Healthcare facilities are waking up to the opportunities blockchain can bring. One IBM survey of healthcare executives found that 16 percent expect to have a commercial blockchain solution at scale in 2017, with 60 percent of those looking to blockchain to help them access new markets as well as new and trusted information they can keep secure. Seventy percent of those respondents believe the benefits of blockchain in health care will be in clinical trial records, regulatory compliance and medical/health records.
Because blockchain is a distributed data model that promotes data sharing, the technology can help doctors and other healthcare providers make better and more accurate diagnoses and prescribe more effective treatments. Together, these benefits can help drive down the cost of health care while increasing patient satisfaction. In addition, blockchain technology enables practitioners to share their data without fear of compromising data security, as the blockchain data is immutable and any changes made to the data can be tracked.
Blockchain has myriad uses in health care beyond diagnosing and treatment, from keeping track of patient medication to securing digital signatures in electronic health records. Each has the potential to disrupt traditional technologies, with better outcomes for data security and access.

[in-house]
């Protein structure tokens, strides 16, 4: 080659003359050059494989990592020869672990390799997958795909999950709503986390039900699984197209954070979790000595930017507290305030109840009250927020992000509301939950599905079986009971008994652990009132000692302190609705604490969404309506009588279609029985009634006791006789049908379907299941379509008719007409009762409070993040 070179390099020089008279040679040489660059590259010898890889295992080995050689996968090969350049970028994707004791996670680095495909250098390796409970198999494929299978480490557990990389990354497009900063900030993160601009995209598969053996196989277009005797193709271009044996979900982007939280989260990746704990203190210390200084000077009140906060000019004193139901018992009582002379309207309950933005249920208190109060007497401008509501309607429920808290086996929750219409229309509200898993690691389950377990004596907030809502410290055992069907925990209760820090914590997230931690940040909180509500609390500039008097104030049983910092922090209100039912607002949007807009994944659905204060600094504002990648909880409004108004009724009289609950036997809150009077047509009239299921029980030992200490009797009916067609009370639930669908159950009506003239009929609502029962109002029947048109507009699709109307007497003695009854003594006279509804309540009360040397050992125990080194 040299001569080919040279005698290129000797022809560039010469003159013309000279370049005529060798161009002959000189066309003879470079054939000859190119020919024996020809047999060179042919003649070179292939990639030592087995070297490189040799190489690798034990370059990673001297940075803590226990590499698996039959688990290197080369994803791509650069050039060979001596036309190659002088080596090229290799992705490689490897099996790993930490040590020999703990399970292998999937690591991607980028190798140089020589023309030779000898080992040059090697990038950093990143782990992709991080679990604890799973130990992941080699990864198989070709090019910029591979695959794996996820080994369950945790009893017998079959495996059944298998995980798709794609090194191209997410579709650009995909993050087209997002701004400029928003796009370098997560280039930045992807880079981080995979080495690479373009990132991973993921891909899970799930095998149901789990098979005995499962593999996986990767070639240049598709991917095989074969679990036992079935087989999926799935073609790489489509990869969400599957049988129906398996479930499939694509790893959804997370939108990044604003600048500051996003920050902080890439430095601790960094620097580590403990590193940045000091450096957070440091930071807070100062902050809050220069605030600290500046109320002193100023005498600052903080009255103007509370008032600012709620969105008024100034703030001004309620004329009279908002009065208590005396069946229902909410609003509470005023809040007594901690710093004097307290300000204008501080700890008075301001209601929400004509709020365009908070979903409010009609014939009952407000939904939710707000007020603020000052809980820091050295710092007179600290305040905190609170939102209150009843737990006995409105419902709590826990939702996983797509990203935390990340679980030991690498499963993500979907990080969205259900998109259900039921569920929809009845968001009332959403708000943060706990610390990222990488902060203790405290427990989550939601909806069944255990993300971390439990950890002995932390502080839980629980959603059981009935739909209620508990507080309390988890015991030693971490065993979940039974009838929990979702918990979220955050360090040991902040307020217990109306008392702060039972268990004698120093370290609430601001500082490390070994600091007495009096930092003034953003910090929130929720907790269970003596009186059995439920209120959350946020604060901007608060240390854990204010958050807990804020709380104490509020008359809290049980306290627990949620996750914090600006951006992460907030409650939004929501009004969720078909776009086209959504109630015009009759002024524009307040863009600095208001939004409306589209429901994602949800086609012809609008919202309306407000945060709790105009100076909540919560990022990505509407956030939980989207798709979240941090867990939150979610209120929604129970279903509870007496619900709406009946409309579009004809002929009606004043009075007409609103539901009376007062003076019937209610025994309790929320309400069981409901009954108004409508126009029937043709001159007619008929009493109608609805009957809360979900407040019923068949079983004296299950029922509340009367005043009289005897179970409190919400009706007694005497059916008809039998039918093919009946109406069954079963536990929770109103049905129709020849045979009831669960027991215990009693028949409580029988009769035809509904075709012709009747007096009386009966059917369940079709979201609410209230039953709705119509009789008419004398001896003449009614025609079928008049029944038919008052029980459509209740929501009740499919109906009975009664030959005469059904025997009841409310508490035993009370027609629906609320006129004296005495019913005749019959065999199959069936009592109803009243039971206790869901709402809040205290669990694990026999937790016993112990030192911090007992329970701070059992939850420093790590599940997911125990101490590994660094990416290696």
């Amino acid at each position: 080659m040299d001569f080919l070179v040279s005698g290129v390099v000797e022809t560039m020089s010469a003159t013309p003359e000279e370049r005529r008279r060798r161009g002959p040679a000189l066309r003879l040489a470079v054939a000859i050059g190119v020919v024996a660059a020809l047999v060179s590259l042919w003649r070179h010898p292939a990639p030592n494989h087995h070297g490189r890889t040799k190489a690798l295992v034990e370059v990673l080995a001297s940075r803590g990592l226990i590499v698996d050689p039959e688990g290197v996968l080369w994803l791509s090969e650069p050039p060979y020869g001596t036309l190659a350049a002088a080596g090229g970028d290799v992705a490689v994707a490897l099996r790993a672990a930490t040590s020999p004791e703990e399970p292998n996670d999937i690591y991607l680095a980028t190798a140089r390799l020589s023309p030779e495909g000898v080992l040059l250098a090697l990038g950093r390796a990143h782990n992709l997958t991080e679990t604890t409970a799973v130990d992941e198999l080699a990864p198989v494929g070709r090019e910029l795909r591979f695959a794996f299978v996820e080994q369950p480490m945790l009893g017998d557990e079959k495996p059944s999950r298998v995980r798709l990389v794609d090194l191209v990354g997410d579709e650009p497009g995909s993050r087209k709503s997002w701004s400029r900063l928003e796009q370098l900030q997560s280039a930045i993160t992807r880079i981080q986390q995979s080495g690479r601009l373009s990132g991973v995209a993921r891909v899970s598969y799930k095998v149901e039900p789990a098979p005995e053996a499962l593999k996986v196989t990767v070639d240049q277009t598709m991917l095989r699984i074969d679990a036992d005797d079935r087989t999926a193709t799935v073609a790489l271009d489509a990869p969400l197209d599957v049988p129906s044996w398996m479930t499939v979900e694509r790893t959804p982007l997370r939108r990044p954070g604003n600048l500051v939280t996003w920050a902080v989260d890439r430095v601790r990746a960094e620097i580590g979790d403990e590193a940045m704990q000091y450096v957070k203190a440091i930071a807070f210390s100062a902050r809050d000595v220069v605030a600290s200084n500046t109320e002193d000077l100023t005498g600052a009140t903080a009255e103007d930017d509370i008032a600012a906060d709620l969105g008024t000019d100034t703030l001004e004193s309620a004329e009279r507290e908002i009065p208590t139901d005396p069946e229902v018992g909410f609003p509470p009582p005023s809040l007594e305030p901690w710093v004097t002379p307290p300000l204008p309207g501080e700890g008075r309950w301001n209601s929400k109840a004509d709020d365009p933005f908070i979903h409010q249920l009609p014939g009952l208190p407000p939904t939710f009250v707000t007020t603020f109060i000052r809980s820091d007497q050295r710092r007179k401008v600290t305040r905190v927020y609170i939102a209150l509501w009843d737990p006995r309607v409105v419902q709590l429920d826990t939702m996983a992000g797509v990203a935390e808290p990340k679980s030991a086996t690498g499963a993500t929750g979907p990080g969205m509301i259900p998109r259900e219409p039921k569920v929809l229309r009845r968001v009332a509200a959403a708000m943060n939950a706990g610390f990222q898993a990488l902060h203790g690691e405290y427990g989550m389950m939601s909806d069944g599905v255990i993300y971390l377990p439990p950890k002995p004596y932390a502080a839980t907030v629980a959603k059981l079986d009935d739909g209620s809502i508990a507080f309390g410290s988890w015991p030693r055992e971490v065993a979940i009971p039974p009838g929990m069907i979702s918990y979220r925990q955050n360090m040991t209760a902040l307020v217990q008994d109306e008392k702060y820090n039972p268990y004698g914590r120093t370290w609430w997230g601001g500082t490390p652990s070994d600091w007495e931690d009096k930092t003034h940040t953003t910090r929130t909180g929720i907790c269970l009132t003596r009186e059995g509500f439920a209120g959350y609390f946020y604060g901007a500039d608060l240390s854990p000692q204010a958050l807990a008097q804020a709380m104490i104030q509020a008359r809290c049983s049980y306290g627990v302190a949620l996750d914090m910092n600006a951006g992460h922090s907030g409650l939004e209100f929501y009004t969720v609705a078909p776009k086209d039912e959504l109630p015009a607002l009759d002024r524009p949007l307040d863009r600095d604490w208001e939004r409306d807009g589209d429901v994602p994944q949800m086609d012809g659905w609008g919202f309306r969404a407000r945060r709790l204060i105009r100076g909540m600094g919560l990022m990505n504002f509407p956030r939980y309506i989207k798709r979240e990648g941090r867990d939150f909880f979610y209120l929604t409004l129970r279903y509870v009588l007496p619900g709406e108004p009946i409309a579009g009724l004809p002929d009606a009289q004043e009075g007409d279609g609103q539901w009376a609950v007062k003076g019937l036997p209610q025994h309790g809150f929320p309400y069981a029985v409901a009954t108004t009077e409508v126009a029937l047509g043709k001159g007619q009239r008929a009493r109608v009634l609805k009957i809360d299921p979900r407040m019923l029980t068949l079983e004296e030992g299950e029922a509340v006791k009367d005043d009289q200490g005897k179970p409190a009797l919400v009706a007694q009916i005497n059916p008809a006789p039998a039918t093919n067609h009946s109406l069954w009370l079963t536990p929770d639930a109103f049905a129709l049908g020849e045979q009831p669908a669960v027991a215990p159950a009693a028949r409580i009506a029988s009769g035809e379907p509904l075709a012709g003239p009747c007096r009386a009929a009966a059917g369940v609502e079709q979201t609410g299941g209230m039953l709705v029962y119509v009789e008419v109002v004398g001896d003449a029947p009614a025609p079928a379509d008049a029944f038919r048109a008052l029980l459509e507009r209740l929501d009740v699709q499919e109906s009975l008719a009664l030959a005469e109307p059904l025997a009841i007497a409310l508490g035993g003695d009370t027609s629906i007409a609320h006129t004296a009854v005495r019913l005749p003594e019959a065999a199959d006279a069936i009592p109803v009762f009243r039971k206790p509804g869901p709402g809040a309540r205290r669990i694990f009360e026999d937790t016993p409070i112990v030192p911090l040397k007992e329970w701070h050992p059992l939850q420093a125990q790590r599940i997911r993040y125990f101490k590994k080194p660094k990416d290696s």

ABI Research believes the healthcare space will be one of the top verticals benefitting from augmented reality, a technology it projects will grow at a CAGR of 227 percent between 2018 and 2021 as organizations learn more about the technology and understand how it can help.
The mixed environment of virtual overlays on real objects has potentially game-changing implications for health care. Surgical students can use virtual overlays of the circulatory system, for example, to help direct them during procedures, providing a level of interactivity not available in a traditional learning environment. And, with the use of “smart” glasses, physicians and caregivers can see patient information such as vital statistics, medications prescribed, symptoms and more without having to consult a chart.
Healthcare facilities managers, too, can benefit from augmented reality, using the technology to design patient rooms, surgical suites and even cafeteria layouts. In the billing office, agents can see patient insurance and billing information even when they are away from their computers via the use of smart glasses.
The benefits of using 3D printing in health care is well-known, with physicians and others creating artificial limbs, custom medical devices and even human organs using the technology. This phenomenon will only increase as more healthcare providers embrace 3D printing as an enabler of new treatments and technologies to treat disease and illness and improve patient quality of life.